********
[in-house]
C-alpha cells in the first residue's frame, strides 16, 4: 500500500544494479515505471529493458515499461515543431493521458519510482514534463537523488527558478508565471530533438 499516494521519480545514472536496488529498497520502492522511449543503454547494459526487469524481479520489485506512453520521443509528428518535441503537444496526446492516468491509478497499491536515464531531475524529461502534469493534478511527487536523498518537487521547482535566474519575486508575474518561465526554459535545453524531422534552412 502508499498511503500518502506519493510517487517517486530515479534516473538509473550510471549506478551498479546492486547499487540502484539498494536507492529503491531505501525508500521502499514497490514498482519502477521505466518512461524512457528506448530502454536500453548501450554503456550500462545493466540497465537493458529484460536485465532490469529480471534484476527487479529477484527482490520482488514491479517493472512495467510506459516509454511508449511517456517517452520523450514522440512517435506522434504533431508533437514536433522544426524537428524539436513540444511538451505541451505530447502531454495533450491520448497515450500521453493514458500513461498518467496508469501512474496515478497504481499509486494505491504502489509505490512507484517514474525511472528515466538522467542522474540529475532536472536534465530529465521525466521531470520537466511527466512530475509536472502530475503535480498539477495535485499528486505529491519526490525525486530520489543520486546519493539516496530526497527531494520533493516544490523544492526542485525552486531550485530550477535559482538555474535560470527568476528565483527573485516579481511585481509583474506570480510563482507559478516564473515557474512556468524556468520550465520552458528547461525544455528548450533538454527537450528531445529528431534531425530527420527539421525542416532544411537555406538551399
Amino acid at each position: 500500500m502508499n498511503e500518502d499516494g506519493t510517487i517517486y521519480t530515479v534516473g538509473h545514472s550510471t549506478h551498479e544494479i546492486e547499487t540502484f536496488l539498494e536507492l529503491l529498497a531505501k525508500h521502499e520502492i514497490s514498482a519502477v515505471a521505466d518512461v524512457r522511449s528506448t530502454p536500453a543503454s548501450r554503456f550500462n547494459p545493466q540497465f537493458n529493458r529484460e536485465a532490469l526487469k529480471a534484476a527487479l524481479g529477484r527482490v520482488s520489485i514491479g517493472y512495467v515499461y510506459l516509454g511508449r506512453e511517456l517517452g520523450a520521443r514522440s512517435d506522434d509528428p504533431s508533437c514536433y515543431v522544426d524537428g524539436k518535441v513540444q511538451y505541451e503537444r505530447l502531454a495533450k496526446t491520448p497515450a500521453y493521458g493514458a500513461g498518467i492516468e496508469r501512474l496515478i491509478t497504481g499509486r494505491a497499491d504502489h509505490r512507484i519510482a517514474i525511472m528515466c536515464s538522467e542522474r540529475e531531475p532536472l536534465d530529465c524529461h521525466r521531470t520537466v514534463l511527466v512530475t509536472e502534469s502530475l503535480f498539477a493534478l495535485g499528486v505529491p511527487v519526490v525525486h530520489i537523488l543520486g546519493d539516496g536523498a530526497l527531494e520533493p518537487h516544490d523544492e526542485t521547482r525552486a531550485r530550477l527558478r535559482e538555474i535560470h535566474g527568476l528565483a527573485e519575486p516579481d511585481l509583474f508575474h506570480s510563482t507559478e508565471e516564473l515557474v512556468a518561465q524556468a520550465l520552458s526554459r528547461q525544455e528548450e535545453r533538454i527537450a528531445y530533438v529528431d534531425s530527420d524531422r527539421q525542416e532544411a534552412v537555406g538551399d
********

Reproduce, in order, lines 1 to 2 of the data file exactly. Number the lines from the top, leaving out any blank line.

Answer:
[in-house]
C-alpha cells in the first residue's frame, strides 16, 4: 500500500544494479515505471529493458515499461515543431493521458519510482514534463537523488527558478508565471530533438 499516494521519480545514472536496488529498497520502492522511449543503454547494459526487469524481479520489485506512453520521443509528428518535441503537444496526446492516468491509478497499491536515464531531475524529461502534469493534478511527487536523498518537487521547482535566474519575486508575474518561465526554459535545453524531422534552412 502508499498511503500518502506519493510517487517517486530515479534516473538509473550510471549506478551498479546492486547499487540502484539498494536507492529503491531505501525508500521502499514497490514498482519502477521505466518512461524512457528506448530502454536500453548501450554503456550500462545493466540497465537493458529484460536485465532490469529480471534484476527487479529477484527482490520482488514491479517493472512495467510506459516509454511508449511517456517517452520523450514522440512517435506522434504533431508533437514536433522544426524537428524539436513540444511538451505541451505530447502531454495533450491520448497515450500521453493514458500513461498518467496508469501512474496515478497504481499509486494505491504502489509505490512507484517514474525511472528515466538522467542522474540529475532536472536534465530529465521525466521531470520537466511527466512530475509536472502530475503535480498539477495535485499528486505529491519526490525525486530520489543520486546519493539516496530526497527531494520533493516544490523544492526542485525552486531550485530550477535559482538555474535560470527568476528565483527573485516579481511585481509583474506570480510563482507559478516564473515557474512556468524556468520550465520552458528547461525544455528548450533538454527537450528531445529528431534531425530527420527539421525542416532544411537555406538551399